You’re Buying Bots: An Inconvenient Truth

There could be a major problem that very few people even know about: companies are likely paying for 90%+ non-human traffic. I will not name specific advertising platform; but I’ll say if you have any kind of media budget you’re using them (mostly display and social). We’re not talking about 1 platform – we’re talking about MOST major advertising platforms. Let’s address a few qualifying words I used: “could be a major problem” and “likely paying for non-human traffic”… I am using this because advertisers do not provide enough data to directly trace the traffic to the click. It’s physically impossible to get 100% conclusive proof (by design). However, disproving this would require insane assumptions across multiple major organizations.


We (Charlie Tysse, Sam Burge, and I at Search Discovery) were approached by a client to investigate major discrepancies between paid clicks and site traffic. To debug something like this, you have to break the process into small pieces because a lot can happen between the click and the page load. Here’s a rough flow:

data process

There’s a lot that happens between each of these steps – and not every organization has each of them. These steps were broken down into a more granular checklist of things that needed to happen in order to be considered a valid session in the reporting tool. We tested multiple browsers, devices, proxies, and live ads to ensure data could reach the reporting tool. It all ran exactly as intended.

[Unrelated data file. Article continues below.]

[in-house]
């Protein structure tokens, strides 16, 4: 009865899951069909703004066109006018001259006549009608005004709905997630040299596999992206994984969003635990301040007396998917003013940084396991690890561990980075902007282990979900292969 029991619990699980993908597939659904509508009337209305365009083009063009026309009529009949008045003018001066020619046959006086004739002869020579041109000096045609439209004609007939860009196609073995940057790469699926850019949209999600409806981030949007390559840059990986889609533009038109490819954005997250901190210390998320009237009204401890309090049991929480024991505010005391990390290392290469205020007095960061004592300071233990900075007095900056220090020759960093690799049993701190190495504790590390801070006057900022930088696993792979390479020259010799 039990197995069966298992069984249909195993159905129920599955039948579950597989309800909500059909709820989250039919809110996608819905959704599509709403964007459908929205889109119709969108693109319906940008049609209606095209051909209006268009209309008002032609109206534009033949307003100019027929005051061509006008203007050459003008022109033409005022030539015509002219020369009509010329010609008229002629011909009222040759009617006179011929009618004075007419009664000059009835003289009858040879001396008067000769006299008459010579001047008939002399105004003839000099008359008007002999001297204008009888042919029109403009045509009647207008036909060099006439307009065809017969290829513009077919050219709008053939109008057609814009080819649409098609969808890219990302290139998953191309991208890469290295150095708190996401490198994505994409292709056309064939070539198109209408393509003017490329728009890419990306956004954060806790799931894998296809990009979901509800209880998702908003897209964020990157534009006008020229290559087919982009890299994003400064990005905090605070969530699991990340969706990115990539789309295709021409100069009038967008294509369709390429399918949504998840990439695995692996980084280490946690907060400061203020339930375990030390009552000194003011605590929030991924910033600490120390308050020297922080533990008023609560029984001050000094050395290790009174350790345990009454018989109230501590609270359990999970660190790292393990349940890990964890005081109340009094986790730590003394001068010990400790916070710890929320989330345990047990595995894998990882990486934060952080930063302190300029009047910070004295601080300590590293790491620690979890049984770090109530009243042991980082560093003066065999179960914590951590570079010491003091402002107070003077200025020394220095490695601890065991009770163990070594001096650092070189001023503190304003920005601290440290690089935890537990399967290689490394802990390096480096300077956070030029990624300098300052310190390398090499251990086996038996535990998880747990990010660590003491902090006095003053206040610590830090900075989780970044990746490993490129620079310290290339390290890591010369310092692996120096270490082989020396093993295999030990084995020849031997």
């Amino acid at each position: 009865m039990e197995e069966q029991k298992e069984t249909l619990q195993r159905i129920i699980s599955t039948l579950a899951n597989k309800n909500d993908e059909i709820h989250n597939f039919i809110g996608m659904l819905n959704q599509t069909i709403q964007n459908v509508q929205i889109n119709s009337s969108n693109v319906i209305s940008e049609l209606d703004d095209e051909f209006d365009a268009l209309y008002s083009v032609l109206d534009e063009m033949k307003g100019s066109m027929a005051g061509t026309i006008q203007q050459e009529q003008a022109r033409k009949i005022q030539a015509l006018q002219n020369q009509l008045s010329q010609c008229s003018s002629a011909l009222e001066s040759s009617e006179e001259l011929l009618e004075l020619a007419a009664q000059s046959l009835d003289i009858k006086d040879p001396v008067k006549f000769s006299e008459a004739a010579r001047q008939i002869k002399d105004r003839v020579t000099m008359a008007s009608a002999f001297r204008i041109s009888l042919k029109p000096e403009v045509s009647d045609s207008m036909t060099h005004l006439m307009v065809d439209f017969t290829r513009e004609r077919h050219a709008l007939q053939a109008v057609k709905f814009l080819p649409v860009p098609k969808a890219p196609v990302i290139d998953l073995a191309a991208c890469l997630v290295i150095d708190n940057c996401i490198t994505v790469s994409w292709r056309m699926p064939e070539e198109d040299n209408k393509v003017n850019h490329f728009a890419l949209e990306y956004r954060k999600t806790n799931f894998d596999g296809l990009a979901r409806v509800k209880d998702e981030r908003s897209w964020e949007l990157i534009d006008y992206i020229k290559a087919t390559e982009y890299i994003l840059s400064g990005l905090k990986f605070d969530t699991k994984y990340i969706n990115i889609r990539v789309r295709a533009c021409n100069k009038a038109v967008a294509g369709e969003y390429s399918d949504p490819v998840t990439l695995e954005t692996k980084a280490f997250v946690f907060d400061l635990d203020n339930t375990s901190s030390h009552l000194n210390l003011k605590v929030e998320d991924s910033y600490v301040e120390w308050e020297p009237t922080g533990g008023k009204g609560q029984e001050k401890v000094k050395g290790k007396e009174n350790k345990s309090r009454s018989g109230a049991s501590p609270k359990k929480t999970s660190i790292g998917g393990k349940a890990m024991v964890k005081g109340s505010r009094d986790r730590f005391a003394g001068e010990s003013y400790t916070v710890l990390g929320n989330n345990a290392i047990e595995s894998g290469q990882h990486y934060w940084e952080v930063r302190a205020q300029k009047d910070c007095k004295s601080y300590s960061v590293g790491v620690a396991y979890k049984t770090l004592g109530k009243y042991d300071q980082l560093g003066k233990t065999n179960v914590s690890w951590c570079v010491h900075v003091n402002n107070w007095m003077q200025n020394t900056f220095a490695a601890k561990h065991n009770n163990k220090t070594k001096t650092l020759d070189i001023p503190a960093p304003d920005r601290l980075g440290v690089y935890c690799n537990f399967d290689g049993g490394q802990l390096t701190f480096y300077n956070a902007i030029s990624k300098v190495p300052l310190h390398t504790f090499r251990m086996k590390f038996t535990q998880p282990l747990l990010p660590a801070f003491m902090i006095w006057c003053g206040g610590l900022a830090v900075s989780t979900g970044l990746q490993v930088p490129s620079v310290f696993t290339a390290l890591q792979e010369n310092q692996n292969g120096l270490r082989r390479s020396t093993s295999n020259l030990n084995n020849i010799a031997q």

Then we checked the CDN logs and found bots… everywhere. If an ad saw 100 clicks, we might have seen 1,000 requests for the campaign URL. Bots are storing the target URL and hitting the destination page, which is why you’ll see more requests than clicks. We even saw a 1:1 ratio between clicks and what’s considered “monitored” traffic for one campaign. Monitored traffic is suspected bot traffic. That monitored traffic would get to the consent manager and that’s as far as they were able to be measured. We saw this result with nearly all paid campaigns – close to 99% of non-human traffic. This is an outcome of millions of advertising dollars spent over the past year. This is a huge problem for the company. Then we found another affected company. And another. Something’s wrong here.

If this is true, incalculable digital ad dollars are being spent on non-human traffic. Countries in the EU have consent managers that seem to be a tracking dead-end for these bots. It’s likely flying under the radar in the US.


Outlining assumptions is a very important step so we understand where we see (or don’t see) potential gaps. We’re assuming the following: